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Bank economists see faster GDP growth in Q1

BPI associate economist Nicholas Antonio Mapa said the country’s gross domestic product (GDP) likely grew 6.9 percent in the first quarter, up from 6.3 percent in the fourth quarter of last year due to improved government spending.

MANILA, Philippines – Top economists from Ayala-led Bank of the Philippine Islands (BPI) and Dutch financial giant ING Bank see the country’s economic growth accelerating close to seven percent in the first quarter.

BPI associate economist Nicholas Antonio Mapa said the country’s gross domestic product (GDP) likely grew 6.9 percent in the first quarter, up from 6.3 percent in the fourth quarter of last year due to improved government spending.

“The swan song of the Aquino administration will undoubtedly be a good one with first quarter GDP set to easily breach the six percent handle, helping the Philippines regain status of top dog in the region,” he said.

Mapa pointed out strong consumption and improved government spending fueled the strong growth from January to March this year.

“A low base in the first quarter 2015 coupled with still robust consumption and private investment momentum will carry the Philippine economy to roughly 6.9 percent first quarter GDP,” Mapa said.

Mapa said government spending is also expected to remain better-than-previous year’s levels, which may offset the chronic trade deficit.

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On the income account, agriculture contracted by roughly 4.5 percent in the first quarter due to the harsh El Niño conditions.

Given its 10 percent contribution to overall GDP, Mapa explained the services sector is expected to make up for the contraction in farm output as seen in the healthy first quarter corporate earnings.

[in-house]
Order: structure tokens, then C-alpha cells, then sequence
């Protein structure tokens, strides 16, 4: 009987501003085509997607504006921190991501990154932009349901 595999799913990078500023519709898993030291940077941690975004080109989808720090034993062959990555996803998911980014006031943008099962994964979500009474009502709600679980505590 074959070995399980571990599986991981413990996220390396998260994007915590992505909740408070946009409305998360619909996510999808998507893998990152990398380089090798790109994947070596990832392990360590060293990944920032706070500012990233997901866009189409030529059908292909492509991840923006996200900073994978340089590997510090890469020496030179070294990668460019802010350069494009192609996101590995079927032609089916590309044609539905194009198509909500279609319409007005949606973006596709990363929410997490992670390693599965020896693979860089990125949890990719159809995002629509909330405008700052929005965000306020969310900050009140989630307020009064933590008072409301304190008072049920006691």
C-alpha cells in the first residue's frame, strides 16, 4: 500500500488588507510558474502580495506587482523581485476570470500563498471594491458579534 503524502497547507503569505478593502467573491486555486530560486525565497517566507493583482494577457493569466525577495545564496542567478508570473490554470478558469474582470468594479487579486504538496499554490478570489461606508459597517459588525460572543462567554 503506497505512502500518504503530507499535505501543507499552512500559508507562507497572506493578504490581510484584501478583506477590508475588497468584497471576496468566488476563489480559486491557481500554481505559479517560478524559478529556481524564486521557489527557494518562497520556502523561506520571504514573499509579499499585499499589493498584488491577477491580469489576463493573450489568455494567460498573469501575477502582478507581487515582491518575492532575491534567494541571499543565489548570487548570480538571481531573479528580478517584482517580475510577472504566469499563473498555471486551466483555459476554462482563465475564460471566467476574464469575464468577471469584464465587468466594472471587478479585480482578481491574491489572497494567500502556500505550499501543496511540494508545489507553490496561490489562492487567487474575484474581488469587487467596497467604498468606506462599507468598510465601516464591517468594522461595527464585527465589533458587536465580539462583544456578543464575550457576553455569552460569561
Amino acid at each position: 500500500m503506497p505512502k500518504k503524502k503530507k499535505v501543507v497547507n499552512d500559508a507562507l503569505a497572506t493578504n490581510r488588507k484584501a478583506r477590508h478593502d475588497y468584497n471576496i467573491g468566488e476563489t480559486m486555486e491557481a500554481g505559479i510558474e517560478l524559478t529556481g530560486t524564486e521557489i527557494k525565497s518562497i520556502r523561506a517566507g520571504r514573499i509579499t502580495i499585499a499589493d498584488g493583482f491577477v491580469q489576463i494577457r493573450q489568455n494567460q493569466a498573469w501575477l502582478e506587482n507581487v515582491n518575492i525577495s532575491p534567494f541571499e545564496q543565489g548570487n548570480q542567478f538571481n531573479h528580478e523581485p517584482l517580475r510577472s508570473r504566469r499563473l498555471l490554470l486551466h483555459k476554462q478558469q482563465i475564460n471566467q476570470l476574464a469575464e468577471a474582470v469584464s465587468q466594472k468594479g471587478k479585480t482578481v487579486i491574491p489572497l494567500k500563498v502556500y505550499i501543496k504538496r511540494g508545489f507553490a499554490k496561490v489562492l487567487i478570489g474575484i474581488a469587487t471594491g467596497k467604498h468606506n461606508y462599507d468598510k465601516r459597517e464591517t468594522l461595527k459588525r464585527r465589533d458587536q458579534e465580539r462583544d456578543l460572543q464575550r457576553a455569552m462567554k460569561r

“Philippine growth is expected to remain robust on torrid consumption due to the demographic dividend and higher incomes due to years of accelerated growth,” the economist said.

For his part, ING Bank Manila senior economist Joey Cuyegkeng said the country’s GDP is likely to expand 6.6 percent in the first quarter.

“Strong domestic demand, sustained strong government spending also for infrastructure, favorable private sector investment, resilient structural inflows and election spending are expected to more than offset export’s and agriculture’s weak performance,” Cuyegkeng said.

Cuyegkeng pointed out the country’s GDP growth would accelerate to 6.2 percent this year after slowing down to 5.8 percent last year from 6.1 percent in 2014 due to weak global demand and lack of government spending.

According to him, the eight-point economic program of President elect Rody Duterte includes macro-economic policy continuity while targeting an implementation of an infrastructure spending equivalent to five percent of GDP and reforming the income tax structure and raising or doubling salaries of law enforcement personnel and the military.

Doubling the salaries of the national police and the military would be equivalent to another 0.4 to .05 percent of GDP based on the lower end of the GDP assumption of government.

Reforming the income tax structure and allow for greater exemptions or higher income tax brackets at lower income tax rates would mean an additional impact on the deficit of 0.5 percent of GDP.

While continuity of macroeconomic policies comforts investors in the financial markets, Cuyegkeng said the new government still needs to ascertain its fiscal program.

“For now, we believe that government (the current and the new administration) would still outperform the 2016 fiscal program. We also find comfort that the cash position of the government remains strong and would unlikely require financing above the 2016 fiscal program,” he said.

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